A team of researchers from the Kutateladze Institute of Thermophysics of the Siberian Branch of the Russian Academy of Sciences and from the Technical University of Denmark demonstrated and experimentally studied stable configurations of self-organizing vortex multiplets in a swirled fluid flow generated in the cavity of a cylinder by its rotating lid
The behavior of equilibrium coherent configurations of several vortices (vortex multiplets) has been in the focus of basic and applied research since the 19th century. Today the issue of the structure of such configurations is of principal importance both for the development of the vortex concept of the turbulence theory and for the analysis of complicated processes in intensely swirled flows encountered in nature and in various engineering applications.
The theory of point vortices predicts that up to seven vortices can exist in equilibrium circular configurations; its extension to helical vortices decreases this prediction to six vortices.
In reality, however, it is extremely difficult to determine the spatial structures of rotating vortex multiplets: until recently, experimental data were only available on the structure of duplets (double-helical or double vortices). More complicated multiplets could not be visualized. An exception was tracing of tip vortices shed from the blades of a rotating turbine or a propeller.
Vortex multiplets are formed after the breakdown of a single vortex. Therefore, an experimental study of this process is important not only for understanding the nature of this phenomenon, but also for investigating various vortex configurations. It is in this manner that vortex duplets were studied previously.
The breakdown of a vortex formed in a fluid can be visualized in a laboratory experiment by using a coloring agent (dye). The breakdown of a concentrated vortex is characterized by drastic deceleration of its axial velocity, sometimes resulting in formation of a reverse flow (recirculation) region. This process can be traced by looking on the dye captured by the vortex, the dye being initially distributed strictly along the vortex axis.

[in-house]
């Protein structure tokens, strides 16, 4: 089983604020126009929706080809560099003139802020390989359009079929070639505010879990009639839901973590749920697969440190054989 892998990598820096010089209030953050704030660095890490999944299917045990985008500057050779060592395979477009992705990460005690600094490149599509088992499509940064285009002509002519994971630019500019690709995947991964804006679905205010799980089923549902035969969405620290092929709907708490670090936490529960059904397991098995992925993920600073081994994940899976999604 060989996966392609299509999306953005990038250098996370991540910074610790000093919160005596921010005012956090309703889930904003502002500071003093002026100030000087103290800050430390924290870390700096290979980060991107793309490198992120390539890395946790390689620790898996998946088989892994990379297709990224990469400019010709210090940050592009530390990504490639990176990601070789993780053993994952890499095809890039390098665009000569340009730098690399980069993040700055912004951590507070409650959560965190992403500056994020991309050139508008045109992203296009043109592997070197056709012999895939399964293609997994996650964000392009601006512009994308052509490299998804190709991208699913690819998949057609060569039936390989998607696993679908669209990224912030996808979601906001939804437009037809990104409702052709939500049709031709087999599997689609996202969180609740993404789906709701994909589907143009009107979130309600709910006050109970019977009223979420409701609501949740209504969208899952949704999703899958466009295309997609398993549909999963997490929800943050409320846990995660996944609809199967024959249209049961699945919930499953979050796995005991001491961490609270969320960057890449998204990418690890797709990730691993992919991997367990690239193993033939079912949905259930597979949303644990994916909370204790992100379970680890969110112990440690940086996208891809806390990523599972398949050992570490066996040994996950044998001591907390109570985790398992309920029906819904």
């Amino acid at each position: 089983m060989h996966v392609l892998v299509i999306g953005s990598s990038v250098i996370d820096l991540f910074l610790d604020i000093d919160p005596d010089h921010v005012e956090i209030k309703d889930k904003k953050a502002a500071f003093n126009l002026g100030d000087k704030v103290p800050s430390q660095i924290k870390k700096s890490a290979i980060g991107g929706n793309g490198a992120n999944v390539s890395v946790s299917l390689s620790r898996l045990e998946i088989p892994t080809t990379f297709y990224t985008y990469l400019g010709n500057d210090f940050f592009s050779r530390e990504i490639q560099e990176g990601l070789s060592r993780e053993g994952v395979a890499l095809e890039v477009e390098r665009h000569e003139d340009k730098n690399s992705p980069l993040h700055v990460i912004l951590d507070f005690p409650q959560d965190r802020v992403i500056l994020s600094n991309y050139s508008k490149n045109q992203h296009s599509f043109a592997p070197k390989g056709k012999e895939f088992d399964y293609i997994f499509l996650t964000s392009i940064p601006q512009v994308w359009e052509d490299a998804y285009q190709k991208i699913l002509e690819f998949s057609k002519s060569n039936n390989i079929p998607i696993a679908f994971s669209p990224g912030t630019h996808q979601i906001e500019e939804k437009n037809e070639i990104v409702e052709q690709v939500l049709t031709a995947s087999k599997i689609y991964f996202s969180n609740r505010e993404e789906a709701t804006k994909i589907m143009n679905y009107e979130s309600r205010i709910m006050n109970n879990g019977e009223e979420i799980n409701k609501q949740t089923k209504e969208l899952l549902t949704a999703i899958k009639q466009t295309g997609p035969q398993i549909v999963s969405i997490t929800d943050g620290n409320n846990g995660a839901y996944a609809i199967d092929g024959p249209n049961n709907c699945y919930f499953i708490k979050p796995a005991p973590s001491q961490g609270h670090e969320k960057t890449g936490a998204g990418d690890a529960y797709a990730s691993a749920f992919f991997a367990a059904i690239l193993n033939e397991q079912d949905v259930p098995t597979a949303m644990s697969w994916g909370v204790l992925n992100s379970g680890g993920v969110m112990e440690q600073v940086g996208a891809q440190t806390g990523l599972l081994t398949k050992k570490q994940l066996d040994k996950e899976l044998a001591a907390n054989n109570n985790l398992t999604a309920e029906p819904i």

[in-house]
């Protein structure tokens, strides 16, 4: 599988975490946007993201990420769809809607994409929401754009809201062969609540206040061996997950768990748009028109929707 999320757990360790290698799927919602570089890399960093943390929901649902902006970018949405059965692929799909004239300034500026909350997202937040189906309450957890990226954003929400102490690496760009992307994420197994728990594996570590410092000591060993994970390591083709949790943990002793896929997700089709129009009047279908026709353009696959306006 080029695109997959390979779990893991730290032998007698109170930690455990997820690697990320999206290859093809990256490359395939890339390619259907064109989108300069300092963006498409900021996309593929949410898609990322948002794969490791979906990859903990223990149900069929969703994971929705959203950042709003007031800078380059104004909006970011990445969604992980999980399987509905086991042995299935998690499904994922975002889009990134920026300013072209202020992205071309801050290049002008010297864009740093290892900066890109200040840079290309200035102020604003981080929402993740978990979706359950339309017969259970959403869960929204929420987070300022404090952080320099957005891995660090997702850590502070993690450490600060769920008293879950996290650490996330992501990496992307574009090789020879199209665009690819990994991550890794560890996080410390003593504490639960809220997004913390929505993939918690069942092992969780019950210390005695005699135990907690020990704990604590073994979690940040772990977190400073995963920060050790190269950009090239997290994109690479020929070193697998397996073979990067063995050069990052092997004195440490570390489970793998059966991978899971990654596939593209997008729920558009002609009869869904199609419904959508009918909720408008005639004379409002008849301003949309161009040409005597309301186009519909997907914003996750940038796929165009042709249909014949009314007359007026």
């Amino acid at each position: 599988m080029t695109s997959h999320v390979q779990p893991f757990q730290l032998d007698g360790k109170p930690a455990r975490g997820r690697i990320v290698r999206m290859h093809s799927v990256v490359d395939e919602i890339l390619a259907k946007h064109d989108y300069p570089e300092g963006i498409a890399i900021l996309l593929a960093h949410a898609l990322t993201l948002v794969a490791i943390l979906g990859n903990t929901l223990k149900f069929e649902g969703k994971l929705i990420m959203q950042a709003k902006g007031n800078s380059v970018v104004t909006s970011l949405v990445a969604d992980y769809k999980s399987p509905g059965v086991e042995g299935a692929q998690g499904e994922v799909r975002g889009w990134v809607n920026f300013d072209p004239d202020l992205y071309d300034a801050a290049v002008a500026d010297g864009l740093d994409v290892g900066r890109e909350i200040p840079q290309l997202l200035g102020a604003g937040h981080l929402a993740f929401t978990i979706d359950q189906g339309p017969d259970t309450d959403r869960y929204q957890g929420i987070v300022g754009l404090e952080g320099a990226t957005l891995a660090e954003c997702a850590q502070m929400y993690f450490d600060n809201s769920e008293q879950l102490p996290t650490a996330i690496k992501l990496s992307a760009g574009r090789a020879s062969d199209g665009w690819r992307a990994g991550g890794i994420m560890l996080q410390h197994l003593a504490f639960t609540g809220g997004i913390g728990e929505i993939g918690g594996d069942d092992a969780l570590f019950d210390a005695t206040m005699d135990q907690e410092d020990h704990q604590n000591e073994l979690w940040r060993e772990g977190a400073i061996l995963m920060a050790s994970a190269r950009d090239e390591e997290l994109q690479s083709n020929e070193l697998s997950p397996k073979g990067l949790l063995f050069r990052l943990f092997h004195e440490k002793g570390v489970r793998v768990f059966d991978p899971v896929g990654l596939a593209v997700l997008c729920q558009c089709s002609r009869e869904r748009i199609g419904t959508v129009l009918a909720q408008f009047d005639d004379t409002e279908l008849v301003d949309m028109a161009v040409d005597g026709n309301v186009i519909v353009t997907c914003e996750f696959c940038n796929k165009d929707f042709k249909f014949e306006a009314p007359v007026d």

The collaborative work of the Siberian and Danish researchers included a series of experiments aimed at identifying the spatial structure of stable multiplet forms of vortex breakdown. The experiments were performed in two similar experimental facilities: circular cylinders with a rotating lid, which differed only in the cylinder size and fluid type. The characteristics of the swirled flow generated in these cylinders by rotating lid were determined by two regime parameters: the ratio of the cylinder height to the base radius and the Reynolds number related to the angular velocity of lid rotation and to fluid viscosity. The experiments were performed in cylinders with diameters of 5.6 and 30 cm containing distilled water and 75 % water-glycerin mixture, respectively.
A direct comparison of the visualized flow patterns obtained in both facilities shows that identical regime parameters cause identical regimes of vortex breakdown with stable reproduction of vortex multiplets. The fact that the visualization patterns are not accidental is confirmed by studying the three-dimensional velocity field constructed with the help of a digital stereoscopic system for three-dimensional particle image velocimetry in regimes where stable vortex structures were formed. This studymade it possible not only to determine the beginning of transition from an axisymmetric flow to a flow with equilibrium rotating multiplets, but also to identify the arising vortex structure.
From the application viewpoint , the existence of such phenomenon as vortex breakdown with formation of vortex multiplets is extremely important. It can become a starting point for describing particular regimes of operation of vortex facilities, for developing a concept of multicellular cloud formation, and also for modeling tornados with a multivortex structure of the core flow.
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